25 February 2021
Reports that the Government will make a decision that prisoners will receive a vaccine against the deadly Covid-19 virus ahead of those working in policing or teachers have been branded as perverse.
According to a report in today’s Times newspaper, the Joint Committee on Vaccination and Immunisation (JCVI) has said teachers, police and other key workers should not get priority for Covid jabs.
But that prisoners can be vaccinated en masse.
This could see a bizarre situation where a criminal who is jailed for coughing or spitting at a police officer - threatening to infect them with Covid-19 - will get a vaccine for the virus before the police officer they attacked.
According to the most recent Crown Prosecution Service data, assaults on emergency workers were 'most common coronavirus-related crime' between 1 April and 30 September 2020 with 1,688 offences charged.
Many of these involved police officers being coughed and spat on.
Jamie McTear, Secretary of Cumbria Police Federation, said: “Reports that prisoners are to receive the Covid-19 vaccine before key workers such as police officers and teachers are perverse. How can this be justified?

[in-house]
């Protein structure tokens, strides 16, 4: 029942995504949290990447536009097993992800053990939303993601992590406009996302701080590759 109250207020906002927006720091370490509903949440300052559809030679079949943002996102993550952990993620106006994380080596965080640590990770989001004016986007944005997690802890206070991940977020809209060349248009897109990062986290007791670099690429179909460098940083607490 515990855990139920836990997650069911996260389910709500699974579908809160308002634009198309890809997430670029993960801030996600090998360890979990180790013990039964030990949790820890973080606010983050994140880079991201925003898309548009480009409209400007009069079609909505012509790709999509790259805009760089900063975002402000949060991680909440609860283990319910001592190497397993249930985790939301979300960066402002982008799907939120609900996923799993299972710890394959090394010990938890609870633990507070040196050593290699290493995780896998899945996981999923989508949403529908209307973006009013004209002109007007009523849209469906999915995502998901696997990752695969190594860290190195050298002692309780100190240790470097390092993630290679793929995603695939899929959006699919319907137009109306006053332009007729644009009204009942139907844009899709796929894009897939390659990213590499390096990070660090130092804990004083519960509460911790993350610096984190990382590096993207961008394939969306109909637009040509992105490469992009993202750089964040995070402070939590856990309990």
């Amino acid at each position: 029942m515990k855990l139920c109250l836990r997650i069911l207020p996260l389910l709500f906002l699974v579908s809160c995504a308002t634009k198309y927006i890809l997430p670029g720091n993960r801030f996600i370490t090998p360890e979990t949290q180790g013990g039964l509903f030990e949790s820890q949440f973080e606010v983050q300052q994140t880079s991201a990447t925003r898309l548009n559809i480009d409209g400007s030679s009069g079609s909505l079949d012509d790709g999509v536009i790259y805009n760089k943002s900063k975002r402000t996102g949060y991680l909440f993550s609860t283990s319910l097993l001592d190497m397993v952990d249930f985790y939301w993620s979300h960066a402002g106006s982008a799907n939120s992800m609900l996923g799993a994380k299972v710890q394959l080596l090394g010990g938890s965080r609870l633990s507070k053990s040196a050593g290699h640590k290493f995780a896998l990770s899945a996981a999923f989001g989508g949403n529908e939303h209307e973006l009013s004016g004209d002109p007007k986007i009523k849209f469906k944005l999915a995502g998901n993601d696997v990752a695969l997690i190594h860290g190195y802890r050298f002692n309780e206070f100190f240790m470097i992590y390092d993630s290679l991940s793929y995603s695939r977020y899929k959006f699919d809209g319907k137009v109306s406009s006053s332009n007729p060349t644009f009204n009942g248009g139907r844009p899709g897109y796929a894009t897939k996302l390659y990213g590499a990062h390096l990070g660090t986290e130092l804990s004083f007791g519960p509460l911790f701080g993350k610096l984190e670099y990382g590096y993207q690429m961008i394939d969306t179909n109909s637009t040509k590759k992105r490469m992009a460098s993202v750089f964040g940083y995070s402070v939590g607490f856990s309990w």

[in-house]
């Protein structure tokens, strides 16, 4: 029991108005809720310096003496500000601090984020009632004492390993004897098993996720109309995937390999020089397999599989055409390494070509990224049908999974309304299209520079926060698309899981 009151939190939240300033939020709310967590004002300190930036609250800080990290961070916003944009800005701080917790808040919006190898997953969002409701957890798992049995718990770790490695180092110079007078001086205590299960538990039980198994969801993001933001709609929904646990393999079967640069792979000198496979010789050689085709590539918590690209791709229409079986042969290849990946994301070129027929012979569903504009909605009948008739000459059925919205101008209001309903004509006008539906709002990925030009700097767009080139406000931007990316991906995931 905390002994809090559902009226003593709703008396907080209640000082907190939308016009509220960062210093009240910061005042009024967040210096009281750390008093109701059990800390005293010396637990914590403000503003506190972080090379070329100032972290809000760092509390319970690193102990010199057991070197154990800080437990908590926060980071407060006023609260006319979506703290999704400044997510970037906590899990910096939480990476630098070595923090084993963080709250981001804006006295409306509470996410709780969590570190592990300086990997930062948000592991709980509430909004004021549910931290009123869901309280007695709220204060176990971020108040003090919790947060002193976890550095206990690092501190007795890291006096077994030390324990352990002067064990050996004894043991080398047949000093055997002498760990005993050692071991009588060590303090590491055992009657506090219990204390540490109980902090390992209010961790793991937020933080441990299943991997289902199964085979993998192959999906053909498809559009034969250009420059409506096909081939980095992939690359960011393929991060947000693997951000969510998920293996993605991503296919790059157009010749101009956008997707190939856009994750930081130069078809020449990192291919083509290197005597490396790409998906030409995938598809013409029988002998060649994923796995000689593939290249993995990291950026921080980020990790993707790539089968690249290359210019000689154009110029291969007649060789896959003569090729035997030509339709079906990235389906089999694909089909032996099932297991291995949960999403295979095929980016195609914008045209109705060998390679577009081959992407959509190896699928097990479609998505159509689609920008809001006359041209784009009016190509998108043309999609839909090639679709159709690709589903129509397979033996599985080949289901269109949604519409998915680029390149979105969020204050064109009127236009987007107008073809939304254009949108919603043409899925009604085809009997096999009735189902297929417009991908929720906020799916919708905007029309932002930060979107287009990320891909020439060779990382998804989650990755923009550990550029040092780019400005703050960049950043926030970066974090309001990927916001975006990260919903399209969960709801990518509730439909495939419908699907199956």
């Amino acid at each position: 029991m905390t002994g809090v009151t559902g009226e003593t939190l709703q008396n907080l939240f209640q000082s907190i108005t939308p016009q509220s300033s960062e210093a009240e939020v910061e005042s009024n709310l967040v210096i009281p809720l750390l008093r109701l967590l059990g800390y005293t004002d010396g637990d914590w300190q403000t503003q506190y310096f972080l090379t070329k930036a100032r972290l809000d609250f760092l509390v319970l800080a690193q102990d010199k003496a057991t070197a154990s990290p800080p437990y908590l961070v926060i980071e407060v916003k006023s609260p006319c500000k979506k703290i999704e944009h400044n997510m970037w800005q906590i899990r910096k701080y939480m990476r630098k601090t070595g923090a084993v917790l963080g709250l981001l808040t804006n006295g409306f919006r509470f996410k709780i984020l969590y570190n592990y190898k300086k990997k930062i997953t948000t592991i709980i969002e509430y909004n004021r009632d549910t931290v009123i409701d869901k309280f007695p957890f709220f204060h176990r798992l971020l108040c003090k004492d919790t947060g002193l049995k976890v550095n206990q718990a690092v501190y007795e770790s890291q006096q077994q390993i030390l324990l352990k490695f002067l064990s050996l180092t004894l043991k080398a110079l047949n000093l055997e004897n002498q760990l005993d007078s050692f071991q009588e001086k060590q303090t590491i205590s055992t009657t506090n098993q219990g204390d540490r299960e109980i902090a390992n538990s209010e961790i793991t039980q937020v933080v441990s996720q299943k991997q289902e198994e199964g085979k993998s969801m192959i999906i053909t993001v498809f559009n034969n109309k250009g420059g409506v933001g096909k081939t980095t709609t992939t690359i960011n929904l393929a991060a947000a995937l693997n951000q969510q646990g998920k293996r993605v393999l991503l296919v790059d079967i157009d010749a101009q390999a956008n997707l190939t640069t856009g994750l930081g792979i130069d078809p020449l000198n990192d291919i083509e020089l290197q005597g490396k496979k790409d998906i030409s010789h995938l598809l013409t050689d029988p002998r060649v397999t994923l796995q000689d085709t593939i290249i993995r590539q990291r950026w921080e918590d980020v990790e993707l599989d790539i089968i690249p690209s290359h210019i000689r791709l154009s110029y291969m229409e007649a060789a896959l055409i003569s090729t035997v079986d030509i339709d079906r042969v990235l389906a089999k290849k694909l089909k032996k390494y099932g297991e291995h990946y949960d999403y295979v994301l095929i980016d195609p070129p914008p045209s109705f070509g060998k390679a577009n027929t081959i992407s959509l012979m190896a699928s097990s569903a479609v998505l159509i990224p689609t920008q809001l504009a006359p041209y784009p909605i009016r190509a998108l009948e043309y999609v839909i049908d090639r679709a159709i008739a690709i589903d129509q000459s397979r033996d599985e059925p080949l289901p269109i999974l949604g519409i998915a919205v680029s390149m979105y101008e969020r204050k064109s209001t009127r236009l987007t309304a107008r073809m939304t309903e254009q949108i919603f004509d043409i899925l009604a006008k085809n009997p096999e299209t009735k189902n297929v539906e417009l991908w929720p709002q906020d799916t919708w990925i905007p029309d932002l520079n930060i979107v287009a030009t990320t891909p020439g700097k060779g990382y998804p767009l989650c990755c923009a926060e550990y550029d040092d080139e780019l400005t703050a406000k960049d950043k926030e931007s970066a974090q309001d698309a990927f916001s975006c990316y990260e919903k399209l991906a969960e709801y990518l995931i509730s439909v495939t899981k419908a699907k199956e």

“Our colleagues across the country are out there every day keeping people safe, travelling from home to home, never knowing where they could be next. They could be carrying this virus and risk themselves, their family and the public.
“We’ve seen today that assaults on police officers are up 14% year on year – with many of those being officers being spat and or coughed at… it’s simply bizarre that those perpetrating those crimes could get the Covid-19 vaccine before the cops they assault.”
Earlier in February, Health Secretary Matt Hancock told police officers they will have to wait their turn to receive the Covid-19 vaccine - and that they will not be prioritised.
Despite lobbying from the Police Federation, Chief Police Officers, the Met Commissioner and the College of Policing over police officers needing to have a level of priority for the vaccine to keep themselves, their families and the public safe, Mr Hancock said officers will not be prioritised until after groups 1-9, as deemed by the JCVI.
So, they will not be eligible for the vaccine until after the first 32 million people in the country have received it. And that is likely to be May. Officers who fall into the first 9 groups – via age or with underlying health conditions – will receive the vaccine that way.